The amounts of experiences definitely cannot be written down..but I can talk about a few.
Our journey began at 9:45 on Friday morning. We all (as in the few people that chose to camp out for Shabbat) met up at our gate to our neighborhood and proceeded to walk to the bus stop to take a bus to Jerusalem. Then we transitioned to a bus that took us to random bus stop, where we transferred to a bus that was bullet-proof that was en-route Chevron. We were dropped of at Kiryat Arba (the outskirts of Chevron were some Jews now live), and then finally got on a bus to where we were camping; on the grass right outside maarat hamachpela!
First off, let me tell you, Chevron looks like another count
ry. My friend compared it to the scenes in the novel "The Kite Runner". So that itself was intriguing. When we got there, one of our madrichs, Ira, already had a spot waiting for us! There were about 5 tents, 3 big ones and 2 single person tents. The 11 girls got the big tents, where the guys either slept outside or in one of the tents. We set up the area, and dropped off our stuff. Then, a few friends and I ventured off to
The Maara itself was a little weird to me. There were Arabic decorations and a hole that when you smelt it, it was supposedly the air of Gan Eden. I am not educated in the history of the Maara, so for me, it was a bit weird understanding everything behind it. Since we were questioning it, this random guy (that seemed as if he had a mental health problem to the point where he was obsessed with the Maara itself) found us, and gave us a personal tour on his opinions and his known facts. He told us that the place tiself made him nervous since all the time people are lied to thinking that where tombs are portrayed, the bodies are in, when in turn they are really not. I'll have to do more research to understand what really was going on there.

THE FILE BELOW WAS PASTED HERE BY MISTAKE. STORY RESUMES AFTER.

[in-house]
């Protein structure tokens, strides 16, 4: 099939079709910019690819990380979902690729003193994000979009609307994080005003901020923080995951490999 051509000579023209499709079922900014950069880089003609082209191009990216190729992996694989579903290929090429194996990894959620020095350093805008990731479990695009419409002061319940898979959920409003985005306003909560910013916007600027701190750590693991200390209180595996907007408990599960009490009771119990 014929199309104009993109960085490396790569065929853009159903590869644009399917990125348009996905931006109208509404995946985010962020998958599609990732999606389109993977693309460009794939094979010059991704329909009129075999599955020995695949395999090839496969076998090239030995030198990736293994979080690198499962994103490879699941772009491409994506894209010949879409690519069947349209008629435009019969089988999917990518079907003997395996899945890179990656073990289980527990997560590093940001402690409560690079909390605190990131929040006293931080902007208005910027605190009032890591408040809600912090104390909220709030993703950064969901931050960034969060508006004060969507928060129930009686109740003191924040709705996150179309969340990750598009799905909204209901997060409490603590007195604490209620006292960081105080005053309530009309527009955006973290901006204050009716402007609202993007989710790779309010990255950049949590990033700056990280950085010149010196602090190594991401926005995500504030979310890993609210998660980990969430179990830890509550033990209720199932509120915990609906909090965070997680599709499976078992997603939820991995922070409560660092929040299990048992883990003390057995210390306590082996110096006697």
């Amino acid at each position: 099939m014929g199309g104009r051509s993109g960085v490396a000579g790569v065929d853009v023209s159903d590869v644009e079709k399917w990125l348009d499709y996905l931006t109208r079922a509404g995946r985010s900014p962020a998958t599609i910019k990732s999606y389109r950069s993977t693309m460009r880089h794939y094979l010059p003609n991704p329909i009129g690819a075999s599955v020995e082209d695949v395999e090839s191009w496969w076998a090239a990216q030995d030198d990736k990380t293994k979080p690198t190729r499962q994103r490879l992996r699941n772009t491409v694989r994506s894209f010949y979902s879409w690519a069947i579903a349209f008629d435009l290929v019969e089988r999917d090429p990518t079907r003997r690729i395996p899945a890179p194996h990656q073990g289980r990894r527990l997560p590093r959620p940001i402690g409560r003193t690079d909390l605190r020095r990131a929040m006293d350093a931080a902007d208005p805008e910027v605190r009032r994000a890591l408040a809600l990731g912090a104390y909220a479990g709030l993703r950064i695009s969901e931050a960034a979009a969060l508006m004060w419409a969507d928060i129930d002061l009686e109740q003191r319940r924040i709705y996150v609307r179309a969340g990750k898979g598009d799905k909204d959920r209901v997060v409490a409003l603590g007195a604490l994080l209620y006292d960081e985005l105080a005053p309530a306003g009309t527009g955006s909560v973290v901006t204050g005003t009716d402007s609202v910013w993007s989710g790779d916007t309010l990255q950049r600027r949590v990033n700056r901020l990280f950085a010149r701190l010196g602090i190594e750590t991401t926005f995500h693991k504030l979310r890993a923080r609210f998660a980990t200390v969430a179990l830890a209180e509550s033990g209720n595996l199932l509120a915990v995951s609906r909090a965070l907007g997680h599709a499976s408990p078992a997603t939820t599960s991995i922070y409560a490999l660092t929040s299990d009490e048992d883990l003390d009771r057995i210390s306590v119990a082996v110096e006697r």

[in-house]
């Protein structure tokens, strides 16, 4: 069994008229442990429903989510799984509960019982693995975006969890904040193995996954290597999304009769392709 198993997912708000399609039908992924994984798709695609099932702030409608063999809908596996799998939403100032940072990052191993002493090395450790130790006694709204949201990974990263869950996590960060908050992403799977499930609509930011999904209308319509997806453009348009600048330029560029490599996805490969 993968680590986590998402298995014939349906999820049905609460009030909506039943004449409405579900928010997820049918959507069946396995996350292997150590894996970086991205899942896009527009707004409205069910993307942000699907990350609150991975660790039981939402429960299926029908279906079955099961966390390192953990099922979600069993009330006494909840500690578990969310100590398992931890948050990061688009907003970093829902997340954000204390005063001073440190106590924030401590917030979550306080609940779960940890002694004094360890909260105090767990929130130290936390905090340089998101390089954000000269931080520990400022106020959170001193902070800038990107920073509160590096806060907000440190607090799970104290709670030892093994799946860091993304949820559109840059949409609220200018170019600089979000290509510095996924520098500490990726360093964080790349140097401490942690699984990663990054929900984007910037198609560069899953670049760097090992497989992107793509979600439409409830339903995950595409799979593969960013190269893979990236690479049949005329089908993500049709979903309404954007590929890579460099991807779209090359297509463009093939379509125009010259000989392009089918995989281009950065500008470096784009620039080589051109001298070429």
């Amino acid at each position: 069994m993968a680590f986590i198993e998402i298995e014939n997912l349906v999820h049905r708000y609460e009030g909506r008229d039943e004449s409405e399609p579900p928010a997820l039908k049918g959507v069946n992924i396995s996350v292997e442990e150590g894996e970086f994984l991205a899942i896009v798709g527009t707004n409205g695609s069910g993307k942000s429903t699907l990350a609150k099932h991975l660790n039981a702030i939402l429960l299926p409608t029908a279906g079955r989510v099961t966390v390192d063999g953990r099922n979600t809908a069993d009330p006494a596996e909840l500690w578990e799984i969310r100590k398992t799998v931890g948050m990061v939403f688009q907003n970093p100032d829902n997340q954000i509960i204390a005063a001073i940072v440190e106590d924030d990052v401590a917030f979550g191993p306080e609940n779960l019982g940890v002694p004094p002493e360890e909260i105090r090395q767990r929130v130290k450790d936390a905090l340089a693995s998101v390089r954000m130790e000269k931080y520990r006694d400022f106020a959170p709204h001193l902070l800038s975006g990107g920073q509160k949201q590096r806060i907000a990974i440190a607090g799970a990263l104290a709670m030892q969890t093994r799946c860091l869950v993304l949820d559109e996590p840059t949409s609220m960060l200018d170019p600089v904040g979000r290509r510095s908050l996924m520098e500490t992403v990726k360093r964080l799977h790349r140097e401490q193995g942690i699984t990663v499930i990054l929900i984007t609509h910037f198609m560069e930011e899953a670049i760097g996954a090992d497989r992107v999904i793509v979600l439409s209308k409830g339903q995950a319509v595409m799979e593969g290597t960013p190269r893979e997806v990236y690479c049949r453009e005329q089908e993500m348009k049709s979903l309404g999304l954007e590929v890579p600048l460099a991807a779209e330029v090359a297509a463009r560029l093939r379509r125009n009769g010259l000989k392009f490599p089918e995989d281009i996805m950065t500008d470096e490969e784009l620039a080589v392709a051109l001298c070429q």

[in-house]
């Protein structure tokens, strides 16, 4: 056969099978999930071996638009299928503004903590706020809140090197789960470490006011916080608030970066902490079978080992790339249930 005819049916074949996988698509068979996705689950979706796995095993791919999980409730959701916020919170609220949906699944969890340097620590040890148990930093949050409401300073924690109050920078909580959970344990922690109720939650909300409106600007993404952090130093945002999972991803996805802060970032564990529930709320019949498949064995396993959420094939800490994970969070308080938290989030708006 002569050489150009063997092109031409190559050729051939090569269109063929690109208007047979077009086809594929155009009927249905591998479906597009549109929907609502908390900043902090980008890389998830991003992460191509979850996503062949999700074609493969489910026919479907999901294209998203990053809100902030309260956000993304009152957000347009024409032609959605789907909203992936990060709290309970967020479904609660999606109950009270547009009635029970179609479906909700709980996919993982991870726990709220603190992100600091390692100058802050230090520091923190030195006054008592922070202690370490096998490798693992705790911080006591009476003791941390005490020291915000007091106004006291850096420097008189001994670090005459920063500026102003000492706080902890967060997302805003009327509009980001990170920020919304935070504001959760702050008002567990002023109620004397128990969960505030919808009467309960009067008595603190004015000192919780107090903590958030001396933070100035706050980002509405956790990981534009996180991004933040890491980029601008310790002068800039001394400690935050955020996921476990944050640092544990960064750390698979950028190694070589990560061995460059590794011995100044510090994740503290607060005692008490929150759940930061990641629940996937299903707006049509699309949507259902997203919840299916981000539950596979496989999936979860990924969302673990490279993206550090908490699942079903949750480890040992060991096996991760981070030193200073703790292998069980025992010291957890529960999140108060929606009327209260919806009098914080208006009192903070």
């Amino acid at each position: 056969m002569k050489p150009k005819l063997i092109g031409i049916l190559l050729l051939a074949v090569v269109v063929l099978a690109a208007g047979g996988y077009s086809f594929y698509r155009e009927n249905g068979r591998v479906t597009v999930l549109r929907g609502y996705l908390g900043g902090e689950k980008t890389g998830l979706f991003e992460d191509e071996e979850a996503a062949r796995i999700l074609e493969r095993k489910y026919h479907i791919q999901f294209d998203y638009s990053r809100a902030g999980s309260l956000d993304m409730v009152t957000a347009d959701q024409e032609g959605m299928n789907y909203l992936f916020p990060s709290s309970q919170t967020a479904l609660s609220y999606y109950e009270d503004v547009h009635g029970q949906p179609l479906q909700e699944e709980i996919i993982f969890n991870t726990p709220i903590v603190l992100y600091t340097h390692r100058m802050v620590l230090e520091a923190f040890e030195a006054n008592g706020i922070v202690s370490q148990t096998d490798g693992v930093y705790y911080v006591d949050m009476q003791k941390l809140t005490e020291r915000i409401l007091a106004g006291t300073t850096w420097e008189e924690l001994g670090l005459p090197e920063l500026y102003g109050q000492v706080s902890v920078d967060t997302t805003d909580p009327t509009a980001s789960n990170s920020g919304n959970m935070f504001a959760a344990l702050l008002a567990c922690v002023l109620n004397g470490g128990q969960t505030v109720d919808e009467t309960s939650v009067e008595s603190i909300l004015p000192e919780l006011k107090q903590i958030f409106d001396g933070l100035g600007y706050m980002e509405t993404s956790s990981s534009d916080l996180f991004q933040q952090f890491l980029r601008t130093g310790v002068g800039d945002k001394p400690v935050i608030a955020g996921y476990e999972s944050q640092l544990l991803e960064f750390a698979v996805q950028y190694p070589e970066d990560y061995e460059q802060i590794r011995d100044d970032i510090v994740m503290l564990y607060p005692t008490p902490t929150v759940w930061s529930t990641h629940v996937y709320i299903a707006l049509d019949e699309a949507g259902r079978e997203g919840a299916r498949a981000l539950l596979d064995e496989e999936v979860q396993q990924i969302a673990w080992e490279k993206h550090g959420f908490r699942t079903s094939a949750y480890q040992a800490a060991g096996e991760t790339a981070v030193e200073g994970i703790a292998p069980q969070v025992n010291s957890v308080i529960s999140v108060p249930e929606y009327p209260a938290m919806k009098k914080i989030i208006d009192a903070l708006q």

As Shabbat started, there were many minyans for kabbalat shabbat to choose from. Some friends and I chose the 'Carlbach" minyan where you dance and sing. Of courseee the men were dancing a lot more then the women. I took it upon myself to sing loudly and to jump around and to get others to dance with me. it didn't last too long, but at least it was enough to the point where someone in our group thanked me for doing it. After Kabbalat Shabbat we went to Friday night dinner at this place that was formerly homes to Jews (and was burned down and eventually jews could no longer live there since it was too dangerous), and ate a good meal of chicken rice and potatoes. There were people that said the food was bad, but I think the spirit itself was amazing, which made the food even better then an ordinary Shabbat evening meal.
After the meal, there was basically a big social scene. Everyone was outside of their tents (despite the FREEZING weather) talking to people they didn't know, singing, chanting, drinking, exchanging stories. I personally took the time to meet some people, and have some new conversations. I eventually went to sleep. Might I add it was freezing even with two layers and a blanket, AND it started pouring in the middle of the night. I was ok with it since we pray for rain everyday anyways, so finally Israel is getting it, even though it made the experience a little bit harder.